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Client Testimonials

"Howard Gaffin is an expert in his field. He is a top notch arborist and is also willing to listen to the land-owner's desires and is able to cooperate to achieve mutually satisfactory results."

N. Grigg
- Boxford, MA

Pruning

First rule: Do no harm. Tree pruning practices and techniques will vary depending on the age, location, and condition of the tree. As a general rule, young trees may require a fair amount of live growth removed over time to achieve proper form. Older trees should only have dead, diseased or hazardous limbs removed. This type of work is best performed by certified arborists to ensure proper pruning techniques are employed. We follow pruning guidelines as set forth by ANSI regulations.

Fruit Tree Pruning

Many people have small home orchards or ornamental fruit trees. Pruning styles will vary depending upon the clients goals, whether it’s fruit production, aesthetic form, or something in between.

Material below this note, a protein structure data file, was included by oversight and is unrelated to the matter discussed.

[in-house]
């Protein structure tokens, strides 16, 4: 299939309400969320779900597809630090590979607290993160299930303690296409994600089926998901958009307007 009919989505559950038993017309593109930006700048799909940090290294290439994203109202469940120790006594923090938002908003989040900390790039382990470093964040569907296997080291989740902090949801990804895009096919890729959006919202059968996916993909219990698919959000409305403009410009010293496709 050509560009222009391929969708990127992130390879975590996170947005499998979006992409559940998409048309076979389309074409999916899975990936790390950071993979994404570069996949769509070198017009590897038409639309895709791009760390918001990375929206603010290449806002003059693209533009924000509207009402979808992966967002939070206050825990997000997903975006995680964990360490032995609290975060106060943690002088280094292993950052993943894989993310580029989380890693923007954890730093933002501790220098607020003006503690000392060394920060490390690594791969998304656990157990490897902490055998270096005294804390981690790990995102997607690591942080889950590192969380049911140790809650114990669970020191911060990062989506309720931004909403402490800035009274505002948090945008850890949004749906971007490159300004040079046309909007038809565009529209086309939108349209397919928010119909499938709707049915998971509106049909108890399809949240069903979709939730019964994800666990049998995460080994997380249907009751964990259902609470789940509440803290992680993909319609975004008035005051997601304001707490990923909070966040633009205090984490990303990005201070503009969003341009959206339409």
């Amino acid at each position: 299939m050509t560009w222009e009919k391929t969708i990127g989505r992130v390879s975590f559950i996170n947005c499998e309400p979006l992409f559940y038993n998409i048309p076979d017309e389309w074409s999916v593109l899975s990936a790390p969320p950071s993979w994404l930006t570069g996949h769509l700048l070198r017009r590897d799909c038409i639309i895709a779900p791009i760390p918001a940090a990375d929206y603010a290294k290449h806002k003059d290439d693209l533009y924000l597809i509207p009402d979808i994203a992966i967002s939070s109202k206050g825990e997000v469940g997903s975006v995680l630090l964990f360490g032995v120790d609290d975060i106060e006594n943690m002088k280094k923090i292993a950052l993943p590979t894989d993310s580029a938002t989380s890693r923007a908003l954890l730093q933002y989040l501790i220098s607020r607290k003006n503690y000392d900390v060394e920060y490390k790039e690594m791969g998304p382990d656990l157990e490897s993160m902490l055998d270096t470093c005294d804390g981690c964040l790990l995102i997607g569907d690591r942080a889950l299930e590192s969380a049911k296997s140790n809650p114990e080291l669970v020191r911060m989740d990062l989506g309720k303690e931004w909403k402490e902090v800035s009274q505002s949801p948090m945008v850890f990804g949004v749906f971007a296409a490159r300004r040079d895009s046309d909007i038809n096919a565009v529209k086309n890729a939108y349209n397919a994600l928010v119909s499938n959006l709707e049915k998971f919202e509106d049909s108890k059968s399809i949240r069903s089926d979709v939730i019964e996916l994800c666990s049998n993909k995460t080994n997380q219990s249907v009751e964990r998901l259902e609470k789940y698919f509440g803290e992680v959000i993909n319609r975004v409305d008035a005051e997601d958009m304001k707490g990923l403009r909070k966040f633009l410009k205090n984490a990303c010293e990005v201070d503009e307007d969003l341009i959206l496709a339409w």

Pruning ornamental fruit treesPruning ornamental fruit trees. Pruned peach trees.
Apple TreeApple tree

Shrub Pruning

Shrubs are but small trees, and many of the same principals apply. Proper dose and timing are important to produce healthy, attractive plants.

Wisteria after pruningWisteria after pruning. Wisteria in bloomWisteria in bloom.
Flaming EnkianthusFlaming Enkianthus. Smokebush in bloomSmokebush in bloom.

Young Tree Pruning

Proper or improper pruning of young trees play an essential role in their future. Defective and competing limbs are removed in a timely fashion over a period of years. Proper pruning will help ensure a structurally sound, aesthetically pleasing tree.

 

Structural Pruning

The young red maple on the left had three competing limbs forming the top of the tree. One was removed and the other reduced to keep a strong central leader. The copper beech was pruned early in life to achieve good form.

Young red maple after pruning.Young red maple after pruning.
Nicely formed beechNicely formed beech.

 

Thinning

This juvenile sugar maple was thinned to remove dead, diseased, and competing limbs. Clockwise from top, left: Before, during and after thinning

Juvenile sugar maple before pruning  Juvenile sugar maple after pruning 
Juvenile sugar maple pruned to remove dead, diseased, and competing limbs  Juvenile sugar maple pruned to remove dead, diseased, and competing limbs